H&R Healthcare Ltd complained that a promotional leaflet for Drymax Extra issued by Aspen Medical breached clauses 3.4 and 3.6 of the SDMA Code of Practice in a number of ways. A complaint panel was convened to form an opinion on whether this was the case.
In reference to the specific points within the complaint the panel reached the following conclusions:
1. It was alleged a hanging comparison had been used.
There is a hanging comparison concerning superior absorbency and retention. The panel confirmed this was a breach of section 3.6 of the code, but were pleased that Aspen Medical had acknowledged this and had already taken remedial action.
2. A comparison was drawn against a previous non-current version of Sorbion Sachet-S.
The panel concluded they had been provided with insufficient information to support a claim that Aspen had made reference to an earlier and not current version of Sorbion Sachet-S. The information provided by Aspen suggested the samples used for testing had been procured in a normal commercial manner. Furthermore, Aspen requested from H&R Healthcare a sample of their current product with a view to repeating the test. This had not been provided. The panel were thus unable to conclude that a breach of the code of practice had occurred.
3. The use of improper test methodology was alleged.
A reference to the test methodology was given by Aspen in their promotional material, but it was not made clear that the test method employed was intended for use with incontinence products. Whilst the panel did not find this was a breach of the code, they recommend that Aspen should review this and fully reference the test method, including the name of the standard involved, as omitting the name of the test method has the potential to mislead.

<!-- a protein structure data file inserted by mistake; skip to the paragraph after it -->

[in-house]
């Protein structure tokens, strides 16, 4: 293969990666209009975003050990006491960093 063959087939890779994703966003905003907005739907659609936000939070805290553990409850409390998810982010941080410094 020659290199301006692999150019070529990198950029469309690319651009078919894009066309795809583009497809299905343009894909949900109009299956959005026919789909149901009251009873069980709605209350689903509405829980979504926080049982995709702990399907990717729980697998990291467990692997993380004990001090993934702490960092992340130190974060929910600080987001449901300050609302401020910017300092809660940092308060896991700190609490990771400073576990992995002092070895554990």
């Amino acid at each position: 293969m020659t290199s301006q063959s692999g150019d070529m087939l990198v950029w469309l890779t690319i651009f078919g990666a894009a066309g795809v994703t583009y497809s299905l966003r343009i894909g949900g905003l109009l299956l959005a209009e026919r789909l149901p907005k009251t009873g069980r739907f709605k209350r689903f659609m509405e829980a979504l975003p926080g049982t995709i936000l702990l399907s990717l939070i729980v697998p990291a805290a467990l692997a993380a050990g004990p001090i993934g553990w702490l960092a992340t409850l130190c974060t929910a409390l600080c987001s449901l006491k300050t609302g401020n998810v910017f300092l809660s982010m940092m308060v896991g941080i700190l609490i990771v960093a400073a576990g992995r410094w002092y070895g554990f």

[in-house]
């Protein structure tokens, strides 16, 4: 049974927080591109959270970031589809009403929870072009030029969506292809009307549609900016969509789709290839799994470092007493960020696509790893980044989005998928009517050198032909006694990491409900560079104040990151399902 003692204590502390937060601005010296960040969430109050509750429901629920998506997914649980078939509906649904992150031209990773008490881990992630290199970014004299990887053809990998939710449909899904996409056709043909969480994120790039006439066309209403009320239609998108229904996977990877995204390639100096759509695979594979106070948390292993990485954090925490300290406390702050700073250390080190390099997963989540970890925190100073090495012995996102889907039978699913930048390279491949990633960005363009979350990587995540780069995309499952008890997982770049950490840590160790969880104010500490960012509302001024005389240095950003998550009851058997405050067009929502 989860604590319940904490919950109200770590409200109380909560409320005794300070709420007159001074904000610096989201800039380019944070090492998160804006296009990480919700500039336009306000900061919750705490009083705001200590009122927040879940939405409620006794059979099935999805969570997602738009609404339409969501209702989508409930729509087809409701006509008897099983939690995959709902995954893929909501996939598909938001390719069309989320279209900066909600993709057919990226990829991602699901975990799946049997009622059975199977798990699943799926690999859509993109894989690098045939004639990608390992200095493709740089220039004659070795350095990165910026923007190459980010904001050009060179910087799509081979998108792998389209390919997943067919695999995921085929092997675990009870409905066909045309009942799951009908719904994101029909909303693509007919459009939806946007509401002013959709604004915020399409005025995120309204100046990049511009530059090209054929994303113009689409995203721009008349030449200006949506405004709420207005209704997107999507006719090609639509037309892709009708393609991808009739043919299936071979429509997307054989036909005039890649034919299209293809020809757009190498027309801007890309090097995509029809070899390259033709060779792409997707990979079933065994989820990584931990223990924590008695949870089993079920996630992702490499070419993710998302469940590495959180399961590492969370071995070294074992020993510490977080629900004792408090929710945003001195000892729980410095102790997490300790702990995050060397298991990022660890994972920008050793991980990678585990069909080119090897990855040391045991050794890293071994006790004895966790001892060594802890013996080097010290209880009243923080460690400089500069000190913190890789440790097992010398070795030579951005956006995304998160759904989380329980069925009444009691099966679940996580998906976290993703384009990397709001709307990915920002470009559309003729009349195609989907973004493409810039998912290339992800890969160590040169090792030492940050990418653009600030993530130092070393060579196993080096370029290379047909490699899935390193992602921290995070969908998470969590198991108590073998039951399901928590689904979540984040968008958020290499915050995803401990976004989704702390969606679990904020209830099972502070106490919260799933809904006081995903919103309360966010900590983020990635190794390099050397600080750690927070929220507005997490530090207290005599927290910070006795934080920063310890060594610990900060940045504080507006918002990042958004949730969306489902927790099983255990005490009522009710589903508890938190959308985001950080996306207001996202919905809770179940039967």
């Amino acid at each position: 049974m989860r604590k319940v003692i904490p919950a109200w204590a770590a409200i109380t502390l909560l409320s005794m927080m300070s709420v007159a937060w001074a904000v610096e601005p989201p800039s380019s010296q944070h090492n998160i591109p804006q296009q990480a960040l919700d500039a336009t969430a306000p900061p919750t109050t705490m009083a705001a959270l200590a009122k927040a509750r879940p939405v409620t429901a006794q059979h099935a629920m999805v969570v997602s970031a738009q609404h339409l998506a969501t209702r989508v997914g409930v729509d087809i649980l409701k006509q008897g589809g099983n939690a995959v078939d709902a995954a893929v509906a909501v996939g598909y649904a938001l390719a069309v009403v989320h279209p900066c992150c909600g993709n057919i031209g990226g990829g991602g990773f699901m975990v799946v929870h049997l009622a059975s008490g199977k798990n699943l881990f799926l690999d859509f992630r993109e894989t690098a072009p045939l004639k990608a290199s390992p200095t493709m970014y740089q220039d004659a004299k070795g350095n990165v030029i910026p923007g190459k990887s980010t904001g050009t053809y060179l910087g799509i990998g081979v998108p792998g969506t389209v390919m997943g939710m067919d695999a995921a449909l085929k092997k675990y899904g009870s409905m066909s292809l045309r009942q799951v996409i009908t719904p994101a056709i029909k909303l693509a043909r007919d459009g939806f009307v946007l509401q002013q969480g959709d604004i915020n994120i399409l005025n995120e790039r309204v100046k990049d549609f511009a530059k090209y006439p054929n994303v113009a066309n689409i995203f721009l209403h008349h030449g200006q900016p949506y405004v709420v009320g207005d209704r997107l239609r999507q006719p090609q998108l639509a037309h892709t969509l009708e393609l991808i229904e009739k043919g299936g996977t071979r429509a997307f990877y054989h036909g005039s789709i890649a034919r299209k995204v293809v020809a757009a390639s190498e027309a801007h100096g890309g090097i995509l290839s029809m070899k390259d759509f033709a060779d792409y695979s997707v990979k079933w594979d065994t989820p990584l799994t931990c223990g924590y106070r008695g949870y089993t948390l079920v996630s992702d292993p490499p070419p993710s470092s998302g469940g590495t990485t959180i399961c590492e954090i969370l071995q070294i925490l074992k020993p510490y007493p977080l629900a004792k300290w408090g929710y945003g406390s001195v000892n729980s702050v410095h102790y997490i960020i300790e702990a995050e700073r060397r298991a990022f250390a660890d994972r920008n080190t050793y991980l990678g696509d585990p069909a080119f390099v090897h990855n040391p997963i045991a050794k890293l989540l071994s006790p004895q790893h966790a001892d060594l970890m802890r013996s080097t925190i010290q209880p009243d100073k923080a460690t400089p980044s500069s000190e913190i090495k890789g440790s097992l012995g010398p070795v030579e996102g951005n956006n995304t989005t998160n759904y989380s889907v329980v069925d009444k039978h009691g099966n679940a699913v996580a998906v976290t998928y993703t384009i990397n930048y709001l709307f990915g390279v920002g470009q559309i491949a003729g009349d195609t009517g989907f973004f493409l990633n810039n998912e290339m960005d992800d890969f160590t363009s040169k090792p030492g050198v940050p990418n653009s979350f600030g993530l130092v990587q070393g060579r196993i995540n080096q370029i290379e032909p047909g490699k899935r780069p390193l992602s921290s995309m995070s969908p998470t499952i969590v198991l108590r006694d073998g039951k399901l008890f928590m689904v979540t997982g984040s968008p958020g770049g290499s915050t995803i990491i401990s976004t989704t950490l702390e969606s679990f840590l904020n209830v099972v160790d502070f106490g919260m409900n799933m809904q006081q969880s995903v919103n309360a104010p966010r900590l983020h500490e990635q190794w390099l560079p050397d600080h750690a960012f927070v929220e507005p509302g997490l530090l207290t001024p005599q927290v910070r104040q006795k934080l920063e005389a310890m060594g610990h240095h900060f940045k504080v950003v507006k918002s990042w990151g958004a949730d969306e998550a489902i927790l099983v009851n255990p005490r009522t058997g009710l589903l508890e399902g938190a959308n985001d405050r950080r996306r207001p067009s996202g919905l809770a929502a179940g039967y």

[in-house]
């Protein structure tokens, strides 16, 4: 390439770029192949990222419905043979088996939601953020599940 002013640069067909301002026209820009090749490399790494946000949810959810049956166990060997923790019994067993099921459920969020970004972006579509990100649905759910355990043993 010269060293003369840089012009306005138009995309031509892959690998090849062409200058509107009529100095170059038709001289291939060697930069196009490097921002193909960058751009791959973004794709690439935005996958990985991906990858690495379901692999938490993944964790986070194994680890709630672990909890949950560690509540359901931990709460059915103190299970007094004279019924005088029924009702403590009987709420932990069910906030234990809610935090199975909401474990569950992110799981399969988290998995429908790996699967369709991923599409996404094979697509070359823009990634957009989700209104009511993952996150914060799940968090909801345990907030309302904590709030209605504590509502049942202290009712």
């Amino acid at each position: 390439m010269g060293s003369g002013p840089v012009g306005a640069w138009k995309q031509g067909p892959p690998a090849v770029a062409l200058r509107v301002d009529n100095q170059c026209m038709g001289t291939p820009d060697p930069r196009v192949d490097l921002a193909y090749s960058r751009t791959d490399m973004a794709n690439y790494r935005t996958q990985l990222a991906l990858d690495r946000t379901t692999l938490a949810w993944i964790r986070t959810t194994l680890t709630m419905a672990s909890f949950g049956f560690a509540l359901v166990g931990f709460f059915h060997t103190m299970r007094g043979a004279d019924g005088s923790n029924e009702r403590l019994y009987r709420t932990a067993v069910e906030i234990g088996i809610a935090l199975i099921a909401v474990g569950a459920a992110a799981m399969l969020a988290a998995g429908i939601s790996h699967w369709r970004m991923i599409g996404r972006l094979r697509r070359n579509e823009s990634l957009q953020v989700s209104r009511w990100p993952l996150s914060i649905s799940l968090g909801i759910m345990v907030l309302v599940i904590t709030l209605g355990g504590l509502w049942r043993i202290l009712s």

4. It was suggested that the absorption capacity and cost effectiveness claims contravened the code of practice.
The information given in the two graphs on the promotional literature appears to progress logically from one to the other. The panel felt that the titles distinguished sufficiently between the information provided to allow a clinician to make a reasoned judgement, and thus were not considered as breaching the code. However, the information concerning cost effectiveness and price was considered incomplete and might confuse. All the products in the price box should have been included in the cost effectiveness box to allow clinicians to make a complete judgment. With regards to the size of the dressings used for testing (20x30cm), the panel felt it was a consistent comparison. As no evidence was provided that the size of the dressing influenced the cost effectiveness, the panel were unable to conclude there was a breach of the code of practice.
5. It was reported there were unsubstantiated claims and an inadequate response to enquiries was received.
Whilst the panel noted that Aspen responded to H&R Healthcare within the required 28 days, it was considered the information provided was inadequate. Consequently the panel agreed that a breach of clause 3.4 of the code of practice occurred.
In conclusion, it was found that the Aspen Healthcare advertising material was in breach of clauses 3.4 and 3.6 of the code of practice. All the decisions reached by the panel were unanimous.
Complaint adjudicated on 8 February 2012